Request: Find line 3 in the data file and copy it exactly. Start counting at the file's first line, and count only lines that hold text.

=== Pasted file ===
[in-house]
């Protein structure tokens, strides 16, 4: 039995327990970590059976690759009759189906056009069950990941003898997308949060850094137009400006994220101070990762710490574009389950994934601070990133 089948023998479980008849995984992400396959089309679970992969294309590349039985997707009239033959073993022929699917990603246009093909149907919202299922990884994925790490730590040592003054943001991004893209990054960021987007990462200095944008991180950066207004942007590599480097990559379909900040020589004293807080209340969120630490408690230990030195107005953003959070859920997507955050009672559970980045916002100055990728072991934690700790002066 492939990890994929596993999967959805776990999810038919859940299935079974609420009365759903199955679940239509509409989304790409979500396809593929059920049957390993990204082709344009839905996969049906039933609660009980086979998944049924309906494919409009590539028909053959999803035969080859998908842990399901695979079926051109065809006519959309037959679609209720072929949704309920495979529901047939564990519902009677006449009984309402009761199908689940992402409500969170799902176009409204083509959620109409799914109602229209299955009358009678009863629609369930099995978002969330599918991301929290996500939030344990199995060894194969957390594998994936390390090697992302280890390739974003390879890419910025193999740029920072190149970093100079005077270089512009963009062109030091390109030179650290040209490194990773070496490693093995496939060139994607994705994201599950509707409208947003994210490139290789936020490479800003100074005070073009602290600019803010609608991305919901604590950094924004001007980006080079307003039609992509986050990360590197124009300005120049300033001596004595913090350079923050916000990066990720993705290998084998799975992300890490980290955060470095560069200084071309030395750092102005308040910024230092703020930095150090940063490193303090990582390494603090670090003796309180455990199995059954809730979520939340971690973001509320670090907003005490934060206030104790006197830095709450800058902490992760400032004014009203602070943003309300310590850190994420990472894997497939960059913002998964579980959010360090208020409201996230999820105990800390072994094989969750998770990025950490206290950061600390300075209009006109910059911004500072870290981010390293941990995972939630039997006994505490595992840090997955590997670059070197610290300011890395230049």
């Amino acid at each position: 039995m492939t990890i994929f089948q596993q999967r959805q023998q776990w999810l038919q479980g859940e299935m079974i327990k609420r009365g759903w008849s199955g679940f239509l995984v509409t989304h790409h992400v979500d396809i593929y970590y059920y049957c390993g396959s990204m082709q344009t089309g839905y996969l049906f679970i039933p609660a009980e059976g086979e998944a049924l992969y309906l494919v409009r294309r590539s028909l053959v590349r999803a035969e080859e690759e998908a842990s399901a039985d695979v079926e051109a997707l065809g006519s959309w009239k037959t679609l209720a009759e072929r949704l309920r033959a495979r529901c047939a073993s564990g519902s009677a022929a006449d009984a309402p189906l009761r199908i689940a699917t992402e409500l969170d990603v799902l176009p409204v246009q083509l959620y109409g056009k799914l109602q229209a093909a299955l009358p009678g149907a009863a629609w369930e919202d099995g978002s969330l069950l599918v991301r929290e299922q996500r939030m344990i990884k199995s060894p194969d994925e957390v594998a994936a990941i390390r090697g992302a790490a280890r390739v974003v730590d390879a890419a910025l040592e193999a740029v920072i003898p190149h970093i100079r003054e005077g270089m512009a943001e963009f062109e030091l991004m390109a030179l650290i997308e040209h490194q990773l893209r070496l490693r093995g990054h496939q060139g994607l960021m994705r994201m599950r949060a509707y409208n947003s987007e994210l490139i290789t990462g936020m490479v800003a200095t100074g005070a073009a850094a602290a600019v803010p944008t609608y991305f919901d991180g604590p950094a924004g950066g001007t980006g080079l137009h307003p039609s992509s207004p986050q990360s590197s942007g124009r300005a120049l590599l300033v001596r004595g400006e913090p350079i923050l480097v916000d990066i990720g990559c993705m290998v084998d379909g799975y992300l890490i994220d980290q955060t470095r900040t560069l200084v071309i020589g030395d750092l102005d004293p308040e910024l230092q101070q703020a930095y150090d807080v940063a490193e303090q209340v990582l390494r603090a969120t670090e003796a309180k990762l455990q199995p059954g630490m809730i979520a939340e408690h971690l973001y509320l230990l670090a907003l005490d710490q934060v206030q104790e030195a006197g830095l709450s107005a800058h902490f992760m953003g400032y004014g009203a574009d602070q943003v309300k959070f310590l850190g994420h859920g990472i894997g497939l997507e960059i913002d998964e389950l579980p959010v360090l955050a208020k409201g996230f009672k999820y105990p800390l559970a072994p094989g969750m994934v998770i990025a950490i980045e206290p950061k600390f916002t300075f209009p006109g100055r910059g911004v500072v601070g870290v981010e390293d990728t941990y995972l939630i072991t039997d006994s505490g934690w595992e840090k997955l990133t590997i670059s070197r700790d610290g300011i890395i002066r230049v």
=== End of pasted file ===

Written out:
């Amino acid at each position: 039995m492939t990890i994929f089948q596993q999967r959805q023998q776990w999810l038919q479980g859940e299935m079974i327990k609420r009365g759903w008849s199955g679940f239509l995984v509409t989304h790409h992400v979500d396809i593929y970590y059920y049957c390993g396959s990204m082709q344009t089309g839905y996969l049906f679970i039933p609660a009980e059976g086979e998944a049924l992969y309906l494919v409009r294309r590539s028909l053959v590349r999803a035969e080859e690759e998908a842990s399901a039985d695979v079926e051109a997707l065809g006519s959309w009239k037959t679609l209720a009759e072929r949704l309920r033959a495979r529901c047939a073993s564990g519902s009677a022929a006449d009984a309402p189906l009761r199908i689940a699917t992402e409500l969170d990603v799902l176009p409204v246009q083509l959620y109409g056009k799914l109602q229209a093909a299955l009358p009678g149907a009863a629609w369930e919202d099995g978002s969330l069950l599918v991301r929290e299922q996500r939030m344990i990884k199995s060894p194969d994925e957390v594998a994936a990941i390390r090697g992302a790490a280890r390739v974003v730590d390879a890419a910025l040592e193999a740029v920072i003898p190149h970093i100079r003054e005077g270089m512009a943001e963009f062109e030091l991004m390109a030179l650290i997308e040209h490194q990773l893209r070496l490693r093995g990054h496939q060139g994607l960021m994705r994201m599950r949060a509707y409208n947003s987007e994210l490139i290789t990462g936020m490479v800003a200095t100074g005070a073009a850094a602290a600019v803010p944008t609608y991305f919901d991180g604590p950094a924004g950066g001007t980006g080079l137009h307003p039609s992509s207004p986050q990360s590197s942007g124009r300005a120049l590599l300033v001596r004595g400006e913090p350079i923050l480097v916000d990066i990720g990559c993705m290998v084998d379909g799975y992300l890490i994220d980290q955060t470095r900040t560069l200084v071309i020589g030395d750092l102005d004293p308040e910024l230092q101070q703020a930095y150090d807080v940063a490193e303090q209340v990582l390494r603090a969120t670090e003796a309180k990762l455990q199995p059954g630490m809730i979520a939340e408690h971690l973001y509320l230990l670090a907003l005490d710490q934060v206030q104790e030195a006197g830095l709450s107005a800058h902490f992760m953003g400032y004014g009203a574009d602070q943003v309300k959070f310590l850190g994420h859920g990472i894997g497939l997507e960059i913002d998964e389950l579980p959010v360090l955050a208020k409201g996230f009672k999820y105990p800390l559970a072994p094989g969750m994934v998770i990025a950490i980045e206290p950061k600390f916002t300075f209009p006109g100055r910059g911004v500072v601070g870290v981010e390293d990728t941990y995972l939630i072991t039997d006994s505490g934690w595992e840090k997955l990133t590997i670059s070197r700790d610290g300011i890395i002066r230049v």